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To-Mera Earthbound album cover
3.53 | 18 ratings | 4 reviews | 22% 5 stars

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Singles/EPs/Fan Club/Promo, released in 2009

Songs / Tracks Listing

1. Mesmerised (4:57)
2. Earthbound (7:28)
3. Arcane Solace (7:00)
4. Another World (8:55)

Total: (28:20)

Line-up / Musicians

- Julie Kiss/ vocals
- Tom MacLean/ guitars
- Paul Westwood/ drums
- Mark Harrington/ bass
- Richard Henshall/ keyboards

Releases information

Self-released by To-Mera, October 2009

Thanks to sleeper for the addition
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Candlelight 2008
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TO-MERA Earthbound ratings distribution

(18 ratings)
Essential: a masterpiece of progressive rock music(22%)
Excellent addition to any prog rock music collection(39%)
Good, but non-essential (28%)
Collectors/fans only (6%)
Poor. Only for completionists (6%)

TO-MERA Earthbound reviews

Showing all collaborators reviews and last reviews preview | Show all reviews/ratings

Collaborators/Experts Reviews

Review by Marty McFly
SPECIAL COLLABORATOR Errors and Omissions Team
4 stars At first, when I was offered to review this CD, I thought that To-Mera will be very similar to Haken's music (the band that I discovered first), both standing with one leg in Heavy Prog & in Prog Metal with other. And also featuring one same member, Tom MacLean.

However, music on this extensively lenghtened (I'm glad for that) EP (clocking at 28 minutes) vary in few aspects, which when combined gives different impression. First thing I noticed are vocals by Julie Kiss that are solid, without major flaws. Music lacks this melodic, weirdly cabaretesque sound that Aquarius featured prominently, but in turn, "Earthbound" also lacks Death Metal growling. I actually never heard woman vocalist in growling mode and it's probably not nice experience, so I'm glad for Julie's charming, strong voice ranging from low places of spectrum to high tones.

Music is complex, featuring many twists, so it's basically seriously meant Prog Metal, which sometimes goes to dreamland territory of calmer parts. That's nothing bad, when still interesting enough that it's not just showcase of technique and skilfulness of members. And as you can see from my rating, it obviously isn't. This album simply mixes elements in the right way.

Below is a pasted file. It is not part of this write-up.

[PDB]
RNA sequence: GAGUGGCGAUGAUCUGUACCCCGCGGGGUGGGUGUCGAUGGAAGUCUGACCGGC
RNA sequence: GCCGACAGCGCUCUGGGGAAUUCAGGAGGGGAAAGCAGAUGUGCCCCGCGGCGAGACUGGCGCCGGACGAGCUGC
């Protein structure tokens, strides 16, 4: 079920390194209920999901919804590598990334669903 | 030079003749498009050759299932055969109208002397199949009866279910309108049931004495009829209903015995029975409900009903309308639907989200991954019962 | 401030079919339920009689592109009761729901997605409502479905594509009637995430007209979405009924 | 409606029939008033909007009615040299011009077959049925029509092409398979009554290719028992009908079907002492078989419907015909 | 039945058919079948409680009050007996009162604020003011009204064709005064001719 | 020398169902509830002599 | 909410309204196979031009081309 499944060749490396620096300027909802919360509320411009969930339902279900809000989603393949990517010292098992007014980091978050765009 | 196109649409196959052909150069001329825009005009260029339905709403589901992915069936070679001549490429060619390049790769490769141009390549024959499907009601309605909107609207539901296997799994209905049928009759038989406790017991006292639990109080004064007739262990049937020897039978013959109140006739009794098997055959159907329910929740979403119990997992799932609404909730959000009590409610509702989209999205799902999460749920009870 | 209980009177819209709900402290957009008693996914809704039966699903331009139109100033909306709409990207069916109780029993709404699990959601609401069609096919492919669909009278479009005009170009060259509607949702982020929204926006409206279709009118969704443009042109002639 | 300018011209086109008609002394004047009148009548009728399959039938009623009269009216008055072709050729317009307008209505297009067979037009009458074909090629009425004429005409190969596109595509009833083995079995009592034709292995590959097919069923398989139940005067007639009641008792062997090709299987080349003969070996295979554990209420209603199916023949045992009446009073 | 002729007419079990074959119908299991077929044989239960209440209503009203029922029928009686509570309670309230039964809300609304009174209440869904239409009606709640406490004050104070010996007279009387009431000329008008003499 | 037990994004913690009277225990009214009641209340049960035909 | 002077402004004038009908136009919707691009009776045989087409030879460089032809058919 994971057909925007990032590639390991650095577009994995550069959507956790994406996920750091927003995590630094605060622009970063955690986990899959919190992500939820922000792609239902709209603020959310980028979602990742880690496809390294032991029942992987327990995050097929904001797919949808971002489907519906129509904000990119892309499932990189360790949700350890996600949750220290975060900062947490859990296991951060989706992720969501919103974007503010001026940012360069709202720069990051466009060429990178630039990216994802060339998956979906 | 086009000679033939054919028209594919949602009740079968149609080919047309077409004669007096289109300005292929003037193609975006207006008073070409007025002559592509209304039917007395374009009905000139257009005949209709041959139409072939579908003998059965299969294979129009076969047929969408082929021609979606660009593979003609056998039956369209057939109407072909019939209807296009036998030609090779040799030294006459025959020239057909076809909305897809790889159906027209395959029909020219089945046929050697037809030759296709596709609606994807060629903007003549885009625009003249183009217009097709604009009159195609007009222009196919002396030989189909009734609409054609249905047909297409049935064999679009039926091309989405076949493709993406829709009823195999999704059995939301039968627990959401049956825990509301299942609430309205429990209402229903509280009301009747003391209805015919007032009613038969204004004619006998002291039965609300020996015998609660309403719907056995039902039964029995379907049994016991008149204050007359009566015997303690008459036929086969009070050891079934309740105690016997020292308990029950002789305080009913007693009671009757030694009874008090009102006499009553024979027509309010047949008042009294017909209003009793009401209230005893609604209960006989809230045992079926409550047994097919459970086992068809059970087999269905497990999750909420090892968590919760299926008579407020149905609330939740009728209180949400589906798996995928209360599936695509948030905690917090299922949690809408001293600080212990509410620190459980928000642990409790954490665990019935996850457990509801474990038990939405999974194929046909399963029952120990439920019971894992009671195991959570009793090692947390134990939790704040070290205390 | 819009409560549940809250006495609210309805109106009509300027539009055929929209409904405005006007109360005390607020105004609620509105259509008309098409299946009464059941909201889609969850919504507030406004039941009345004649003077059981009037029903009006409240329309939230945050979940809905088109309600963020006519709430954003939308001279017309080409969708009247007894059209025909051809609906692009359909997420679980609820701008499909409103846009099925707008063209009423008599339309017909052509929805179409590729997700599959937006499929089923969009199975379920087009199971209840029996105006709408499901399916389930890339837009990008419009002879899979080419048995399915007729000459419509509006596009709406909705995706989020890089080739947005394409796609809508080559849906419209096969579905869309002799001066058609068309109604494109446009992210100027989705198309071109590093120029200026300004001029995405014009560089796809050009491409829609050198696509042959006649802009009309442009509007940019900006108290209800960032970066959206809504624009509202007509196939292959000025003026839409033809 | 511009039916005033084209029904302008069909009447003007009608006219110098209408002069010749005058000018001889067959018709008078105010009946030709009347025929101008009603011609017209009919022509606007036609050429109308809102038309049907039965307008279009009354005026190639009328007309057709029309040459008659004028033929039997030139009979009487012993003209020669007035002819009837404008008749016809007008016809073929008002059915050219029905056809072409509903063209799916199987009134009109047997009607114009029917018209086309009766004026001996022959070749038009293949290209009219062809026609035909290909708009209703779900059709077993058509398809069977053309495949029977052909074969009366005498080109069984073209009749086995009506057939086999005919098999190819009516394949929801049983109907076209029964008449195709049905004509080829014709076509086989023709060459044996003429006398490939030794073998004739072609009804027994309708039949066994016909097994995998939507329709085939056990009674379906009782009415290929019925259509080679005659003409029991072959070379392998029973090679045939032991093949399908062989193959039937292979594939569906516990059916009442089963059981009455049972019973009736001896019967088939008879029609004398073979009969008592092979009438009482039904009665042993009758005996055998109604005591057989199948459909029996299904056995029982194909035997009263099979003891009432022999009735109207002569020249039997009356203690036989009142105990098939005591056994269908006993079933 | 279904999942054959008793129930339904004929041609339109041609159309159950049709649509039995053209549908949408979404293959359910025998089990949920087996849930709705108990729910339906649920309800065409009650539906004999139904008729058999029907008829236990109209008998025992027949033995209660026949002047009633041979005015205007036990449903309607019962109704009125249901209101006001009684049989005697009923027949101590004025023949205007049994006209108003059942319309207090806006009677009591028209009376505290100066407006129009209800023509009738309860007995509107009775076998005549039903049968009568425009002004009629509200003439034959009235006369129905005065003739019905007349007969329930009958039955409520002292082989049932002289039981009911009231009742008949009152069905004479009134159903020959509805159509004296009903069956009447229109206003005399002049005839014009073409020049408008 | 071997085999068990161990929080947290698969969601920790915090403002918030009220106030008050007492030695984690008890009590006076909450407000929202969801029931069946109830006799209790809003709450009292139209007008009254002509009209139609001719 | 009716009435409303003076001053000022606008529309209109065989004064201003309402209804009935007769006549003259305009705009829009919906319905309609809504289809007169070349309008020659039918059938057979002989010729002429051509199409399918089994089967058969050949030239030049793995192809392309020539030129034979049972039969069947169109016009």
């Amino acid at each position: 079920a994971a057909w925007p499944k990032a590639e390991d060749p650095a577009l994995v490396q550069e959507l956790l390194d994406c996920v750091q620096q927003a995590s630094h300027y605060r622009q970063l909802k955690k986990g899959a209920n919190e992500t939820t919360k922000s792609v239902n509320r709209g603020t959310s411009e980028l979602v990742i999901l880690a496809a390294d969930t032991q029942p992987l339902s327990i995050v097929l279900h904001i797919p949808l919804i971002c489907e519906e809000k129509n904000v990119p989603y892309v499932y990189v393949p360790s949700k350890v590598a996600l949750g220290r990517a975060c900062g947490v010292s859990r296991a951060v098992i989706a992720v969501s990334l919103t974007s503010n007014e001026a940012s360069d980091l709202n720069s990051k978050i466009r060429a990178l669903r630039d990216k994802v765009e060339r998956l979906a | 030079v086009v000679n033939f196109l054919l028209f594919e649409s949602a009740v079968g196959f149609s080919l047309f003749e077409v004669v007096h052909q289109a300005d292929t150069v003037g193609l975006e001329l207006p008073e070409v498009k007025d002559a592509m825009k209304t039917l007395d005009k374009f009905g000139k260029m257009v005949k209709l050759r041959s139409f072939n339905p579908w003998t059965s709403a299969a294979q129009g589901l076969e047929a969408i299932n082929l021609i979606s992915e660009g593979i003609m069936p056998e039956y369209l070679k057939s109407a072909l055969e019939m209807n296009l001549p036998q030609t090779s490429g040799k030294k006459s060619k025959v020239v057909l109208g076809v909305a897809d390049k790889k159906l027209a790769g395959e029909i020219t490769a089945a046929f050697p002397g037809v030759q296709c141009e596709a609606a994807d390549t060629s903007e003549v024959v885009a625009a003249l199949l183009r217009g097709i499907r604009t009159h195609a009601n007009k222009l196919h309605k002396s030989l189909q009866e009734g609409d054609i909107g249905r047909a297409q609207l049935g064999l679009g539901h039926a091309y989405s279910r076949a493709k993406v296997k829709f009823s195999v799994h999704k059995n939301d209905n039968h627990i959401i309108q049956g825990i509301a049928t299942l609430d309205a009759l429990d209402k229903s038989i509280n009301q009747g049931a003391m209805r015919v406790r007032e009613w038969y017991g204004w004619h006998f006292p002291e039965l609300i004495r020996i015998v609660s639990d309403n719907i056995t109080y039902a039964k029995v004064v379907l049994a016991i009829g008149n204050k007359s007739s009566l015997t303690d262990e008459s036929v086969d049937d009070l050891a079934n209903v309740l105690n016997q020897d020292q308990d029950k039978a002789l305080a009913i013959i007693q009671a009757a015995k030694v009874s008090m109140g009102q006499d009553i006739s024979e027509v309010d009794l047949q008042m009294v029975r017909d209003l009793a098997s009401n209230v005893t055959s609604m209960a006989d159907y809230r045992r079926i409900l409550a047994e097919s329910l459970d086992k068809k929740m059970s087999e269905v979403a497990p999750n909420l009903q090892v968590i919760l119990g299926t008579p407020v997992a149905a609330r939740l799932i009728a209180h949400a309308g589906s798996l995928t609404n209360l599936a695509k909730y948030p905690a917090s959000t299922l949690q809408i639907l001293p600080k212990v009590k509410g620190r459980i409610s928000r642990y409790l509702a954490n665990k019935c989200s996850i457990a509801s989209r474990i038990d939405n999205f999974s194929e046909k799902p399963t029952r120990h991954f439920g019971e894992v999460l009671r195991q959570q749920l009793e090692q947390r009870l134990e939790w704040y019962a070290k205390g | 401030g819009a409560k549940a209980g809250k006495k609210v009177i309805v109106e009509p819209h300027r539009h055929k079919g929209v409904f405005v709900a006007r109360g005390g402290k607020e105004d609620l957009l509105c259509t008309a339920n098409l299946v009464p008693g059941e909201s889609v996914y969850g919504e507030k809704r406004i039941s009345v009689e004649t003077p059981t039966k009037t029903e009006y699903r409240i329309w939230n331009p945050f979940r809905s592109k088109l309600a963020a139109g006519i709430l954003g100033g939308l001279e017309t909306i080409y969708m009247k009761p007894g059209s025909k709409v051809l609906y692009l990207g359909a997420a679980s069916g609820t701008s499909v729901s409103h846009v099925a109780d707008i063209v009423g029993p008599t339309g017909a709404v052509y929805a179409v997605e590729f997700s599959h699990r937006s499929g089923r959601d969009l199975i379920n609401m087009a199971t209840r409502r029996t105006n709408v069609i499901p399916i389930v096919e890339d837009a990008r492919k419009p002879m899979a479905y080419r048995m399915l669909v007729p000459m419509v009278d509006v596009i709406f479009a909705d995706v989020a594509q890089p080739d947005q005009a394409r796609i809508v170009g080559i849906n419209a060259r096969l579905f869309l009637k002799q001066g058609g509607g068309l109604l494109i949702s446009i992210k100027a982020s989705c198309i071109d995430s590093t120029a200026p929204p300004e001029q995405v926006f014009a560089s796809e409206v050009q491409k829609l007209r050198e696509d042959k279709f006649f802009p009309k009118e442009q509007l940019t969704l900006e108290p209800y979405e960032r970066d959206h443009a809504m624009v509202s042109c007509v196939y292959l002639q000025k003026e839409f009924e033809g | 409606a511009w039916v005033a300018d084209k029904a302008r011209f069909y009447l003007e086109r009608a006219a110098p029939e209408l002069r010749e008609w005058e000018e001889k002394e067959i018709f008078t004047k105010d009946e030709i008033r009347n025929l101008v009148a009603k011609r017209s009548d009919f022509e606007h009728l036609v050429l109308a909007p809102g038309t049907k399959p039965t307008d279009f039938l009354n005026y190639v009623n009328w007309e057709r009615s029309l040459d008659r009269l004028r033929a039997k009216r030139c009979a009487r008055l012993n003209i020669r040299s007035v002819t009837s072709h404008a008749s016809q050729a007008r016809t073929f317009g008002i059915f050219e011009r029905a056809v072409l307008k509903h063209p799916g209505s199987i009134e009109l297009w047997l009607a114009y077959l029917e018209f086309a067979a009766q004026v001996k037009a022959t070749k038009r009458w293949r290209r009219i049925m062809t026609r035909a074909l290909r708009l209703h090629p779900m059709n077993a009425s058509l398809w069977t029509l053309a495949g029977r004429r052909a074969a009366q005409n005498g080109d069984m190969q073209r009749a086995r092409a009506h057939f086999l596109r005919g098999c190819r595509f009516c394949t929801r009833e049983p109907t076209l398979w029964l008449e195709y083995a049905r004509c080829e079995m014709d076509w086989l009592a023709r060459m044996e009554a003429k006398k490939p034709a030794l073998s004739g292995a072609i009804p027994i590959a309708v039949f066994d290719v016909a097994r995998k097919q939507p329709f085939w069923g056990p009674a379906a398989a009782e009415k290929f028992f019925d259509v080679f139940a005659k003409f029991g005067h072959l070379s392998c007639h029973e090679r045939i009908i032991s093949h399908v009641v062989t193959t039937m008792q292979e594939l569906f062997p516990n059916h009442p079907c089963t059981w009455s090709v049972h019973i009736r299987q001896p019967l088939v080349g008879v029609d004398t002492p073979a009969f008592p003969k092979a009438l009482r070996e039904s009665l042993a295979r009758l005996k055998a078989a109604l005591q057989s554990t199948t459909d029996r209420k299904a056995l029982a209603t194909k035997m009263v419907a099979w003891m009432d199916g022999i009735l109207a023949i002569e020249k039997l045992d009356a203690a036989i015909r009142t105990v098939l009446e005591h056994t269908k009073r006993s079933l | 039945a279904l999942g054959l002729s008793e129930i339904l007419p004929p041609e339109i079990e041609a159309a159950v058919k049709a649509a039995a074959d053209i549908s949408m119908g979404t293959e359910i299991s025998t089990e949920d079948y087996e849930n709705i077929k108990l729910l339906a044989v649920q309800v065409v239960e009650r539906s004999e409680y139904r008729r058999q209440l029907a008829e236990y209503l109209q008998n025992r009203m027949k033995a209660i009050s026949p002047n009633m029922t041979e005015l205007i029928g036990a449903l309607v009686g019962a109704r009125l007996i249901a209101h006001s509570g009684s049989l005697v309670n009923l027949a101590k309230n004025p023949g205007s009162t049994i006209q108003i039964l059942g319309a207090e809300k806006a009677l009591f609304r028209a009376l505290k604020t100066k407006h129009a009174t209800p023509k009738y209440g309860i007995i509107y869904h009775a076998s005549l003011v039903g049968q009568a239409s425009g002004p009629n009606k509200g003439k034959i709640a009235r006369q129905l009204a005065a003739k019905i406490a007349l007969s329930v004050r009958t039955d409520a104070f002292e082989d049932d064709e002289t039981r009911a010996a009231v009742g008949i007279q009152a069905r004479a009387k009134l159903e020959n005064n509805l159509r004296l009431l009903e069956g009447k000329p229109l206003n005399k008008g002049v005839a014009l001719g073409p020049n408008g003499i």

4(+), assuming that we can take this as EP release of almost studio length.

Review by Conor Fynes
4 stars 'Earthbound' - To-Mera (7/10)

In the metal world, the concept of a female-fronted band has gained something of a bad reputation lately. Legions of tame and mediocre metal bands throw females in front and center to try to help their groups have a shred of distinction (and if that fails; sex appeal) to gain a bigger fanbase. One such exception to this string of cookie cut female fronted bands however, is To-Mera. A progressive metal band hailing from Britain, this group takes complex and intricate musicianship and works it in with the strong vocal pipes of singer Julie Kiss. With this EP 'Earthbound,' To-Mera have proven that they stand above the other bands that attempt to go their route, and outweigh their faults with strengths.

Despite being only four songs long, 'Earthbound' gives a good scope of what To-Mera is all about; a strong guitar presence with lots of atmosphere, rhythmic experimentation and alot of melody. On a very positive note, the instrumentation of To-Mera is always fresh and interesting. Just when you think you have worked out the structure of the song out and can be predict the next thing coming, To-Mera throws a curveball, giving something exciting and fresh. While it is a common ailment for modern progressive metal bands to fall into the rut of sounding like a Dream Theater derivative, To-Mera manages to put enough math metal (and themselves) into the compositions to give the band a relatively unique feel.

One weaker note of the band is not necessarily the vocal work of Julie Kiss, but more so the melodic lines she sings. While the woman is certainly a skilled singer and very capable of fronting a metal band of this caliber, it feels like theres a bit too much flair and unnecessary warble thrown into her melodic passages; it ultimately distracts the listener from the rest of the music. There are a few sections in which the vocal work is much more streamlined and to-the- point, which ends up being alot more enjoyable and effective as a result.

In any case, To-Mera have sparked my interest with this EP, and while I am sure they have some stronger work on their full-length recordings, 'Earthbound' has impressed me with it's technicality, and host of interesting rhythmic traits.

Review by J-Man
3 stars A Good Taste of To-Mera

After releasing two successful full-length albums, British prog metal band To-Mera released their first EP with 2009's Earthbound. At only 4 tracks and a running time under a half-hour, Earthbound gives us a good taste of what this band is about without ever becoming overwhelming. To-Mera's varied musical style and constantly shifting moods never fail to impress, although I have a few small gripes that do drag down my score a little bit. Still, if you're into progressive metal and aren't satisfied with another Dream Theater clone, Earthbound may be right up your alley.